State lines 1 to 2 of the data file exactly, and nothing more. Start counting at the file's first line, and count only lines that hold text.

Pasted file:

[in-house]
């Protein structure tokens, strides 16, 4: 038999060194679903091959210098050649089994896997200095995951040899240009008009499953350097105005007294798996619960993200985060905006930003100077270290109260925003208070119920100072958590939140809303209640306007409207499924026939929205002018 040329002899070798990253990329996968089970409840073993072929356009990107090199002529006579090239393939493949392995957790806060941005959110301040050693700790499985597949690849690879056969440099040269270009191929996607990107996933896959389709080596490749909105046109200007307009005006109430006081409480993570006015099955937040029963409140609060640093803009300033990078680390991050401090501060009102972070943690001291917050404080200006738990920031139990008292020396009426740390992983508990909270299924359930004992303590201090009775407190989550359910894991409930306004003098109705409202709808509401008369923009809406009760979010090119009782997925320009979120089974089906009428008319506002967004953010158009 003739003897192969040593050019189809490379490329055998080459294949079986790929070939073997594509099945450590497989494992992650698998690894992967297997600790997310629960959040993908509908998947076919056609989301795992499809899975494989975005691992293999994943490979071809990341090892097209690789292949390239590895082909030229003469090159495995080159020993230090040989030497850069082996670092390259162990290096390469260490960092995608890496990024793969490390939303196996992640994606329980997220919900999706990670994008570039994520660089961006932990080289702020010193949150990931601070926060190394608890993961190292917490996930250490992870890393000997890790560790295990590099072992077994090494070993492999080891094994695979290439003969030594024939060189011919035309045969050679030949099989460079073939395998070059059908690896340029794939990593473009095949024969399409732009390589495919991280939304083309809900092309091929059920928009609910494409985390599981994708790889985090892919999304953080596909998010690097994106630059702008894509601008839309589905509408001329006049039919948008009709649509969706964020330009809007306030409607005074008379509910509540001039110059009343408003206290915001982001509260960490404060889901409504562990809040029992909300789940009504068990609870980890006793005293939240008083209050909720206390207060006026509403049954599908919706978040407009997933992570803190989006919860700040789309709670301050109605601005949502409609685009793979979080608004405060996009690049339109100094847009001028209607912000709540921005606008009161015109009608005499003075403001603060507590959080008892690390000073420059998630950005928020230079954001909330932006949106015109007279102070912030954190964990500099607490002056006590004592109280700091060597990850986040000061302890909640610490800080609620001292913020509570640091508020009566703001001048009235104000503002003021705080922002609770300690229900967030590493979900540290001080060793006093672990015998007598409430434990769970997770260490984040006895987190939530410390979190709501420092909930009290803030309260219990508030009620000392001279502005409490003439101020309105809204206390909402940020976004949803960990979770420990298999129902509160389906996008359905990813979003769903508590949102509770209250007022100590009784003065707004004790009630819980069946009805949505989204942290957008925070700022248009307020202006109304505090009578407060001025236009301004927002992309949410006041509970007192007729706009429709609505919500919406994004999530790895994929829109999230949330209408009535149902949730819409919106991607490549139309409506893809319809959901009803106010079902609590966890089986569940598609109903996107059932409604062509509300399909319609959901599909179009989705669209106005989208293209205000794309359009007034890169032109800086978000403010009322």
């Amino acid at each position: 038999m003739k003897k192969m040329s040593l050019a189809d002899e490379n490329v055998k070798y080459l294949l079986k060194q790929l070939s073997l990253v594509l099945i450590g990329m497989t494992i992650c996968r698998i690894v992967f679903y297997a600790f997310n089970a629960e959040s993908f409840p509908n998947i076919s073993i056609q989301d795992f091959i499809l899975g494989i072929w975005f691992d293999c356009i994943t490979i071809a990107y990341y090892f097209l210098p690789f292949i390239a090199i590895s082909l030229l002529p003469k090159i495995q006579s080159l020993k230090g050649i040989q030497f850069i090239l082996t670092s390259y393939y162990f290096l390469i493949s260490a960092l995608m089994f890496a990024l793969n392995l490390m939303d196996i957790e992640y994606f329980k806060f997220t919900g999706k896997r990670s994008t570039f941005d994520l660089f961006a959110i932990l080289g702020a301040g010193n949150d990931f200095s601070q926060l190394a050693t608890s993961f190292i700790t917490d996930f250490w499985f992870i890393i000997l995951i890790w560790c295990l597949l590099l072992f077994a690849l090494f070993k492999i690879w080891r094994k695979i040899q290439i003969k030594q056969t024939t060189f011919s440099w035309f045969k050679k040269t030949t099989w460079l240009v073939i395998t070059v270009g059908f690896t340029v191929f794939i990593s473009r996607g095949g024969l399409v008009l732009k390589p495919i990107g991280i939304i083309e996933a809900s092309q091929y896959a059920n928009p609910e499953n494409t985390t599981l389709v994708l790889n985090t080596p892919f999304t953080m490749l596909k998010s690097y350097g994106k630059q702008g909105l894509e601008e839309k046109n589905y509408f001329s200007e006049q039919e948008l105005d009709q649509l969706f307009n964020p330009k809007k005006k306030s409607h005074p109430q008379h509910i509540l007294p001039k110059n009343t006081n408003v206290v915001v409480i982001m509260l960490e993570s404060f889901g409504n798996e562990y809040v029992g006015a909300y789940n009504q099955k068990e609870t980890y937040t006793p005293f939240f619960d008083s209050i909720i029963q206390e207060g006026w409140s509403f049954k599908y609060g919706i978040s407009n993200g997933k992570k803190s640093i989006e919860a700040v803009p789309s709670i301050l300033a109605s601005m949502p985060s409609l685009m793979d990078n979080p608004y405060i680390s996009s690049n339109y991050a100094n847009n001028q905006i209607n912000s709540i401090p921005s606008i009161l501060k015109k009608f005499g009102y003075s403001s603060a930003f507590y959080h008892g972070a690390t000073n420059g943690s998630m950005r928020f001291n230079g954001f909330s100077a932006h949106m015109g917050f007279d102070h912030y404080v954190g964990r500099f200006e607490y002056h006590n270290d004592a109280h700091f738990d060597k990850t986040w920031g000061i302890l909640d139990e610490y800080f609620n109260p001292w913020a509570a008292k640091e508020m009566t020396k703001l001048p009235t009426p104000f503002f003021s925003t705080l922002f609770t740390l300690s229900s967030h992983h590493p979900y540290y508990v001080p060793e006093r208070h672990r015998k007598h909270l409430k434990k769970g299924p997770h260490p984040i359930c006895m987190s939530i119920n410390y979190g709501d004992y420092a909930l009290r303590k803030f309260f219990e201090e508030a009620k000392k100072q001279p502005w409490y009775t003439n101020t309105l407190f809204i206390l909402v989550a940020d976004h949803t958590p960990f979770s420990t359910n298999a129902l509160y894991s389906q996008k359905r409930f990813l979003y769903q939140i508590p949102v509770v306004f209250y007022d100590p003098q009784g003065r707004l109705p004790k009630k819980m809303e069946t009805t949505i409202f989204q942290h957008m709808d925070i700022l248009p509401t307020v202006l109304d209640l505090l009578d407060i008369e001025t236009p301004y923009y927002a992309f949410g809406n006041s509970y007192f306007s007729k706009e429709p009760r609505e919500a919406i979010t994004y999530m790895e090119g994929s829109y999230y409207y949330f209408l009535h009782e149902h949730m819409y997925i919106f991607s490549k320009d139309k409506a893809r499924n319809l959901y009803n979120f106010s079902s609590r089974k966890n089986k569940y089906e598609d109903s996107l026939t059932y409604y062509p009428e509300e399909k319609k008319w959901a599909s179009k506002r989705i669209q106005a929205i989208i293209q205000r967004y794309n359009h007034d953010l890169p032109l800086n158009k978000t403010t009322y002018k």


[in-house]
């Protein structure tokens, strides 16, 4: 038999060194679903091959210098050649089994896997200095995951040899240009008009499953350097105005007294798996619960993200985060905006930003100077270290109260925003208070119920100072958590939140809303209640306007409207499924026939929205002018 040329002899070798990253990329996968089970409840073993072929356009990107090199002529006579090239393939493949392995957790806060941005959110301040050693700790499985597949690849690879056969440099040269270009191929996607990107996933896959389709080596490749909105046109200007307009005006109430006081409480993570006015099955937040029963409140609060640093803009300033990078680390991050401090501060009102972070943690001291917050404080200006738990920031139990008292020396009426740390992983508990909270299924359930004992303590201090009775407190989550359910894991409930306004003098109705409202709808509401008369923009809406009760979010090119009782997925320009979120089974089906009428008319506002967004953010158009 003739003897192969040593050019189809490379490329055998080459294949079986790929070939073997594509099945450590497989494992992650698998690894992967297997600790997310629960959040993908509908998947076919056609989301795992499809899975494989975005691992293999994943490979071809990341090892097209690789292949390239590895082909030229003469090159495995080159020993230090040989030497850069082996670092390259162990290096390469260490960092995608890496990024793969490390939303196996992640994606329980997220919900999706990670994008570039994520660089961006932990080289702020010193949150990931601070926060190394608890993961190292917490996930250490992870890393000997890790560790295990590099072992077994090494070993492999080891094994695979290439003969030594024939060189011919035309045969050679030949099989460079073939395998070059059908690896340029794939990593473009095949024969399409732009390589495919991280939304083309809900092309091929059920928009609910494409985390599981994708790889985090892919999304953080596909998010690097994106630059702008894509601008839309589905509408001329006049039919948008009709649509969706964020330009809007306030409607005074008379509910509540001039110059009343408003206290915001982001509260960490404060889901409504562990809040029992909300789940009504068990609870980890006793005293939240008083209050909720206390207060006026509403049954599908919706978040407009997933992570803190989006919860700040789309709670301050109605601005949502409609685009793979979080608004405060996009690049339109100094847009001028209607912000709540921005606008009161015109009608005499003075403001603060507590959080008892690390000073420059998630950005928020230079954001909330932006949106015109007279102070912030954190964990500099607490002056006590004592109280700091060597990850986040000061302890909640610490800080609620001292913020509570640091508020009566703001001048009235104000503002003021705080922002609770300690229900967030590493979900540290001080060793006093672990015998007598409430434990769970997770260490984040006895987190939530410390979190709501420092909930009290803030309260219990508030009620000392001279502005409490003439101020309105809204206390909402940020976004949803960990979770420990298999129902509160389906996008359905990813979003769903508590949102509770209250007022100590009784003065707004004790009630819980069946009805949505989204942290957008925070700022248009307020202006109304505090009578407060001025236009301004927002992309949410006041509970007192007729706009429709609505919500919406994004999530790895994929829109999230949330209408009535149902949730819409919106991607490549139309409506893809319809959901009803106010079902609590966890089986569940598609109903996107059932409604062509509300399909319609959901599909179009989705669209106005989208293209205000794309359009007034890169032109800086978000403010009322």